Butrint is situated on a peninsula about 11 miles south of Sarandë, it’s an ancient port, an historic Roman city, and designated UNESCO world heritage national park. In other words, it’s a popular cultural destination with many good reasons to put it on your itinerary. Although we were there towards the end of the summer season, it wasn’t massively busy, probably because like Albania itself, it’s still a lesser discovered holiday destination.

There is so much to see, once we arrived we got a map from the visitors centre and set off to explore, taking shade when we could among the trees. Wandering around the ancient city ruins, you quickly become aware of how huge this once bustling port must have been. Some ruins date back as far as the 8th Century BC in the area around the Acropolis, with the more recent Venetian tower and castle being built between the 14th to 16th century, and so much more in between. The mosaic floor of the baptistery and the large basilica as well as the Roman theatre were definitely highlights.

Because of it’s location stuck out on a small peninsula, surrounded almost on all sides by water, the wetlands have been given special international recognition. With over 800 plants to be found here, including some rare and endangered, along with 246 species of birds and 105 types of fish, as well as exploring the ruins, experiencing the National Park for its natural beauty is another joy of the area, the views all around were outstanding.

It was then time to head back to Sarandë for a late lunch and crepe sandwich in a seafront cafe and then a chill out on our balcony in the shade. It’s just nice to stop and rest sometimes, something I am guilty of not always making time to do.

Once the main heat of the day had past, we ventured back out to see the remaining sites in the town, stopping to chat with the local cats and dogs, of which there were many friendly faces. Interesting spots we found were a military war bunker and the ancient remains of a synagogue just a couple of roads back from the seafront.

That evening we took another lovely leisurely walk along the prom and then settled on Gerthela for dinner near our hotel, finding room for a final sugary, sweet Albanian pastry for dessert, delicious!

We could have spent another day really in this lovely coastal town, there were a few things that were just on the outskirts, too far to walk, and would have needed a taxi or further investigation of local bus routes to get there, like the Monastery of 40 Saints and the Blue Eye Spring. But something tells me that although the following morning, we took the ferry back to Greece, I wasn’t done with Albania yet, someday I hope to return, what a magical country.

EATS – Being a coastal resort, there are lots of sea front restaurants, that you will be spoilt for choice, lots of places specialise in seafood, a lot with Greek and Italian influences too we found. I loved Rustico Taverna from our first night, as there were some good vegetarian options and located a couple of streets back from the seafront and with upstairs seating you have a great viewpoint of the action below.

COFFEE AND CAKE – There weren’t many if any options for none-diary milk, at least at the time of my visit in 2018, so I made do with strong black coffee, which did the trick. As for pastries, there are loads of little bakeries ‘furrë buke’ all selling both sweet and savoury local delicacies and for only a few pence, we visited quite a few during our short stay and none disappointed.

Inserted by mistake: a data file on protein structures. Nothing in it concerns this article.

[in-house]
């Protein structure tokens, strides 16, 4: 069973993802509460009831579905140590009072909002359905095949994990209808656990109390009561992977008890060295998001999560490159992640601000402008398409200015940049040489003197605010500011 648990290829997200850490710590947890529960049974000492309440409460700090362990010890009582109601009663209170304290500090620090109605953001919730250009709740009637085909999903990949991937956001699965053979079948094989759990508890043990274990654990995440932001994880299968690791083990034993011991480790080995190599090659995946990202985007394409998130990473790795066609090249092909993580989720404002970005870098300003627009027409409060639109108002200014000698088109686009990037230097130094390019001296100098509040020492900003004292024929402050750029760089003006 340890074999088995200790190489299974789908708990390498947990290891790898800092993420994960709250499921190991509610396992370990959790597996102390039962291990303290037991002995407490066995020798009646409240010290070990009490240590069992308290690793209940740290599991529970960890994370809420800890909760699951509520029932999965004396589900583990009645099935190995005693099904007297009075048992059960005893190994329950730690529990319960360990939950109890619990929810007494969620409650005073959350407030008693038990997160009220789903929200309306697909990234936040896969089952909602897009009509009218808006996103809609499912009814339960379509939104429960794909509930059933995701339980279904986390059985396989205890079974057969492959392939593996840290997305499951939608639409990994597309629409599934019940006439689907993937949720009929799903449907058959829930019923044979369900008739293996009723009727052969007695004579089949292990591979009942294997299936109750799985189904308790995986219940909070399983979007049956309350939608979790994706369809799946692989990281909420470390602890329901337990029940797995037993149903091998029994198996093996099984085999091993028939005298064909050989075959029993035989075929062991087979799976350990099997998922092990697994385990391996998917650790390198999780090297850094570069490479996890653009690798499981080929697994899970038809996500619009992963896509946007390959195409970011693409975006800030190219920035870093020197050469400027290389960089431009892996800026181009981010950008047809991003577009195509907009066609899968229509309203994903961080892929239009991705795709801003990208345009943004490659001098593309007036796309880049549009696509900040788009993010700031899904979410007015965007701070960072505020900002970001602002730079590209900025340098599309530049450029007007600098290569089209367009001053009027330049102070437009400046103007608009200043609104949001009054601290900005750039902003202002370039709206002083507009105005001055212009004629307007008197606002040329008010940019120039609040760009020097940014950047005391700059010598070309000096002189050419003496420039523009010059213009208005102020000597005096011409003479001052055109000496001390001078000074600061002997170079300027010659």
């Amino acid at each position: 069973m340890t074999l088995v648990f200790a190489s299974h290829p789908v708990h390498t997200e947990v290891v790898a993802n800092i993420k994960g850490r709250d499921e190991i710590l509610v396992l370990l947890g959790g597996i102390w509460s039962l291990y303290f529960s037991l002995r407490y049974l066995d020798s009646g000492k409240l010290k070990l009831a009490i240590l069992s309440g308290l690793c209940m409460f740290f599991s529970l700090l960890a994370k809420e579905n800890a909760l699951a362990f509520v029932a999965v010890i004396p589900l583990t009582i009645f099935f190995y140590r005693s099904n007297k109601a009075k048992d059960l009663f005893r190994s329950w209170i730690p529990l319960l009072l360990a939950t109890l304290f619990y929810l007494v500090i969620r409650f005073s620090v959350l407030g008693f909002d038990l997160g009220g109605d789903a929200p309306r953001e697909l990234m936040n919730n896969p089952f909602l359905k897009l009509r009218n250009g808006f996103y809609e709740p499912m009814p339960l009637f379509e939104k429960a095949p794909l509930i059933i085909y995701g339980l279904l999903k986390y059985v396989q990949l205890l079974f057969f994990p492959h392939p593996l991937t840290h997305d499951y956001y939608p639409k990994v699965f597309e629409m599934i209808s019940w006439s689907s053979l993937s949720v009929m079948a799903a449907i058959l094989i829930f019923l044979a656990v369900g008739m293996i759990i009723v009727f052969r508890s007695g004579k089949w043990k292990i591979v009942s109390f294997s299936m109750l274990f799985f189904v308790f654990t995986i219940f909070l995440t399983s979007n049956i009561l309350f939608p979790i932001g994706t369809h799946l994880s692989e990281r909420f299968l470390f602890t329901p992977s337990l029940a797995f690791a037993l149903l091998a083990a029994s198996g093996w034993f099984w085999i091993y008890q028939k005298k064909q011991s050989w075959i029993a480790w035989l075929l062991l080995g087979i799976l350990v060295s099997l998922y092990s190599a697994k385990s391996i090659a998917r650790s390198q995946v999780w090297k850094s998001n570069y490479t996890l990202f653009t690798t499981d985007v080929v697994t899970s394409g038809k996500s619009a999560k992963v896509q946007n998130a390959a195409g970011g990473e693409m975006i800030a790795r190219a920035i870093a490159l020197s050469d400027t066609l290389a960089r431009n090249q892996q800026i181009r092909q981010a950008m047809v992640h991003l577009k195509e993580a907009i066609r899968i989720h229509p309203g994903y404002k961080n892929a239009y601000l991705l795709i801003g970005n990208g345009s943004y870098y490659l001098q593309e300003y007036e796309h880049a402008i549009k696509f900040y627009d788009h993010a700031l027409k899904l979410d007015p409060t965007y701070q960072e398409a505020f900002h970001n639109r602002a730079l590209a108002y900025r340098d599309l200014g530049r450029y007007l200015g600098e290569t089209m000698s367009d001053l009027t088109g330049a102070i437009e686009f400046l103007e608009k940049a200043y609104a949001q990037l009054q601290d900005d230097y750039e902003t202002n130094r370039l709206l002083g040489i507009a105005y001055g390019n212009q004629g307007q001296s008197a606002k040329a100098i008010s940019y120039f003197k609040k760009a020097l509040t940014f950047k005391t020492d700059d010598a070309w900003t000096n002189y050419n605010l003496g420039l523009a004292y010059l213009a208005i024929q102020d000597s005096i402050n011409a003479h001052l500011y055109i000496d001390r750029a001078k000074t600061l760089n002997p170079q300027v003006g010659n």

TOP TIP – If you are just visiting for the day, you can pay for things with Euro’s, although you will get a better rate if you use the local currency. There are ATM’s everywhere, so you wont have any trouble getting Lek on arrival.

ALWAYS BE POLITE – Përshëndetje – Hello!, Faleminderit – Thank You, Mirupafshim – Bye.

 

The mountainous microstate of San Marino

In February 2019, mum came along with me to tick off another microstate of Europe, this time the 5th smallest country in the world, and landlocked by Italy, the beautiful San Marino. Like the other European microstates, of which I have now visited all of them, it has no airport, it also doesn’t have a train station, so other than driving there yourself, your best option is to get the bus from the nearest I`talian city, which is Rimini.

After catching the train down from Bologna, it was a short walk outside Rimini train station to the easily marked bus stop on the opposite side of the street. You can buy a ticket on board the Bonelli Bus or at the kiosk by the bus stop, taking about 40-45 minutes till the bus reaches its final stop, which is right in the centre of this tiny country.

The first thing that struck me as we alighted from the bus was the most incredible mountainous views. The capital, also known as San Marino or locally known as Città, sits atop the ridge of Monte Titano and is the highest part of the country, so the views from up high were breathtaking. It’s part of the Apennines mountain range, which spreads across the horizon to the West, whilst on the Eastern side the land slowly descends towards the Adriatic Sea. I think for the first half an hour or so, once we had checked into our hotel, we just stood mesmerised by the dramatic landscape.